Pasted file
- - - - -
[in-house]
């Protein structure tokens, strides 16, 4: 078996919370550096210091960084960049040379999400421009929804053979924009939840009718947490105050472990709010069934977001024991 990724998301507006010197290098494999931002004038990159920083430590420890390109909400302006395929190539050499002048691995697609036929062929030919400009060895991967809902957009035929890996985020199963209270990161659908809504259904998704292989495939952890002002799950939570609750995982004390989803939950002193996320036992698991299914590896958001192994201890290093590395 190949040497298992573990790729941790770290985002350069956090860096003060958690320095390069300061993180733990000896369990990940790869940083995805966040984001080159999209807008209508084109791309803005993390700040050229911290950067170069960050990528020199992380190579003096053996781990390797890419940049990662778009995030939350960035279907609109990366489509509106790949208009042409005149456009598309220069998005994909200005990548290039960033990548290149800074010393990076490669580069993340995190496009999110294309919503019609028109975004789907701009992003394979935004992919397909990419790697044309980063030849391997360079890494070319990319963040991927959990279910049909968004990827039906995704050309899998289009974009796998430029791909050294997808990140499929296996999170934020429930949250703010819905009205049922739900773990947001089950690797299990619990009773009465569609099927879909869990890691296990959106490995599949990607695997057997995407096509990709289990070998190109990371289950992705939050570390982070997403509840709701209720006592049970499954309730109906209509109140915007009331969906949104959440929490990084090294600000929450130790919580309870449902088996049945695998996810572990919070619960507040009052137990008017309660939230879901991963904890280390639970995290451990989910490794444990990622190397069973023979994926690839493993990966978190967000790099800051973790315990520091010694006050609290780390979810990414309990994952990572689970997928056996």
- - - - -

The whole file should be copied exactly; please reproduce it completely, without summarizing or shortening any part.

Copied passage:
[in-house]
């Protein structure tokens, strides 16, 4: 078996919370550096210091960084960049040379999400421009929804053979924009939840009718947490105050472990709010069934977001024991 990724998301507006010197290098494999931002004038990159920083430590420890390109909400302006395929190539050499002048691995697609036929062929030919400009060895991967809902957009035929890996985020199963209270990161659908809504259904998704292989495939952890002002799950939570609750995982004390989803939950002193996320036992698991299914590896958001192994201890290093590395 190949040497298992573990790729941790770290985002350069956090860096003060958690320095390069300061993180733990000896369990990940790869940083995805966040984001080159999209807008209508084109791309803005993390700040050229911290950067170069960050990528020199992380190579003096053996781990390797890419940049990662778009995030939350960035279907609109990366489509509106790949208009042409005149456009598309220069998005994909200005990548290039960033990548290149800074010393990076490669580069993340995190496009999110294309919503019609028109975004789907701009992003394979935004992919397909990419790697044309980063030849391997360079890494070319990319963040991927959990279910049909968004990827039906995704050309899998289009974009796998430029791909050294997808990140499929296996999170934020429930949250703010819905009205049922739900773990947001089950690797299990619990009773009465569609099927879909869990890691296990959106490995599949990607695997057997995407096509990709289990070998190109990371289950992705939050570390982070997403509840709701209720006592049970499954309730109906209509109140915007009331969906949104959440929490990084090294600000929450130790919580309870449902088996049945695998996810572990919070619960507040009052137990008017309660939230879901991963904890280390639970995290451990989910490794444990990622190397069973023979994926690839493993990966978190967000790099800051973790315990520091010694006050609290780390979810990414309990994952990572689970997928056996």